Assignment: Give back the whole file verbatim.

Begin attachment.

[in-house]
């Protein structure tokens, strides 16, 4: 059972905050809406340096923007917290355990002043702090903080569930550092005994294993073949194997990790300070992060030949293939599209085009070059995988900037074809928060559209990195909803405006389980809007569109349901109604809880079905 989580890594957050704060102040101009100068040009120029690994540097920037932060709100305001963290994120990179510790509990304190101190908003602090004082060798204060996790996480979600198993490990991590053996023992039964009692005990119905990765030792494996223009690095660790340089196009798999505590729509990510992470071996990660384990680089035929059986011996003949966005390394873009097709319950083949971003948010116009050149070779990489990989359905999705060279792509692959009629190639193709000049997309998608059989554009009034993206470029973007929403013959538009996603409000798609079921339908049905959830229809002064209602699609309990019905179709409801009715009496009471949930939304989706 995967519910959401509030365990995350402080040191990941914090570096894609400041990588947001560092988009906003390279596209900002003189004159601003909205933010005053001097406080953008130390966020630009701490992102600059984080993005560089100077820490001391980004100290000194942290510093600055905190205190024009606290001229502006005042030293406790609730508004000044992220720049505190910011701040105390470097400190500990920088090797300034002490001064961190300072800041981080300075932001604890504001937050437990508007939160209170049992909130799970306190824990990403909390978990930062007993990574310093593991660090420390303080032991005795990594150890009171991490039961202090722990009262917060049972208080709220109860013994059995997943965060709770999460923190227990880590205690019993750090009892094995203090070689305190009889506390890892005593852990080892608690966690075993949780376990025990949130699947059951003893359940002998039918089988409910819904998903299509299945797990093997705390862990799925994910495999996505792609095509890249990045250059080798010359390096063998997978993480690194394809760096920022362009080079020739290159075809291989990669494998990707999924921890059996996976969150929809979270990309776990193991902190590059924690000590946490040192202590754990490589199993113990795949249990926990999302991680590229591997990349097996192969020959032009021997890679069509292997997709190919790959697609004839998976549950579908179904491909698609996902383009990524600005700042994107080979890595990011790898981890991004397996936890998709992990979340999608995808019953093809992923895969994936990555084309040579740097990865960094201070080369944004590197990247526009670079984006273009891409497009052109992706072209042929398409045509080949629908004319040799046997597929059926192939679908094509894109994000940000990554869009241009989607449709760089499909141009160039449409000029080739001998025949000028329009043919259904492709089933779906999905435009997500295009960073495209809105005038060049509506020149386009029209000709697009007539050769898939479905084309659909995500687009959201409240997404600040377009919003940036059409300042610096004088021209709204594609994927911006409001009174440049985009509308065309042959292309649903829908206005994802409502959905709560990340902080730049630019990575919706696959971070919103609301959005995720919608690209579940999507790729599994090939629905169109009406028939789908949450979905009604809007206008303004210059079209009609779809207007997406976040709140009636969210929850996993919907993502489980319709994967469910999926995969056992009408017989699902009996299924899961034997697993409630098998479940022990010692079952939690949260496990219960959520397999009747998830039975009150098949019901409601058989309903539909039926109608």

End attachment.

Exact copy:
[in-house]
């Protein structure tokens, strides 16, 4: 059972905050809406340096923007917290355990002043702090903080569930550092005994294993073949194997990790300070992060030949293939599209085009070059995988900037074809928060559209990195909803405006389980809007569109349901109604809880079905 989580890594957050704060102040101009100068040009120029690994540097920037932060709100305001963290994120990179510790509990304190101190908003602090004082060798204060996790996480979600198993490990991590053996023992039964009692005990119905990765030792494996223009690095660790340089196009798999505590729509990510992470071996990660384990680089035929059986011996003949966005390394873009097709319950083949971003948010116009050149070779990489990989359905999705060279792509692959009629190639193709000049997309998608059989554009009034993206470029973007929403013959538009996603409000798609079921339908049905959830229809002064209602699609309990019905179709409801009715009496009471949930939304989706 995967519910959401509030365990995350402080040191990941914090570096894609400041990588947001560092988009906003390279596209900002003189004159601003909205933010005053001097406080953008130390966020630009701490992102600059984080993005560089100077820490001391980004100290000194942290510093600055905190205190024009606290001229502006005042030293406790609730508004000044992220720049505190910011701040105390470097400190500990920088090797300034002490001064961190300072800041981080300075932001604890504001937050437990508007939160209170049992909130799970306190824990990403909390978990930062007993990574310093593991660090420390303080032991005795990594150890009171991490039961202090722990009262917060049972208080709220109860013994059995997943965060709770999460923190227990880590205690019993750090009892094995203090070689305190009889506390890892005593852990080892608690966690075993949780376990025990949130699947059951003893359940002998039918089988409910819904998903299509299945797990093997705390862990799925994910495999996505792609095509890249990045250059080798010359390096063998997978993480690194394809760096920022362009080079020739290159075809291989990669494998990707999924921890059996996976969150929809979270990309776990193991902190590059924690000590946490040192202590754990490589199993113990795949249990926990999302991680590229591997990349097996192969020959032009021997890679069509292997997709190919790959697609004839998976549950579908179904491909698609996902383009990524600005700042994107080979890595990011790898981890991004397996936890998709992990979340999608995808019953093809992923895969994936990555084309040579740097990865960094201070080369944004590197990247526009670079984006273009891409497009052109992706072209042929398409045509080949629908004319040799046997597929059926192939679908094509894109994000940000990554869009241009989607449709760089499909141009160039449409000029080739001998025949000028329009043919259904492709089933779906999905435009997500295009960073495209809105005038060049509506020149386009029209000709697009007539050769898939479905084309659909995500687009959201409240997404600040377009919003940036059409300042610096004088021209709204594609994927911006409001009174440049985009509308065309042959292309649903829908206005994802409502959905709560990340902080730049630019990575919706696959971070919103609301959005995720919608690209579940999507790729599994090939629905169109009406028939789908949450979905009604809007206008303004210059079209009609779809207007997406976040709140009636969210929850996993919907993502489980319709994967469910999926995969056992009408017989699902009996299924899961034997697993409630098998479940022990010692079952939690949260496990219960959520397999009747998830039975009150098949019901409601058989309903539909039926109608």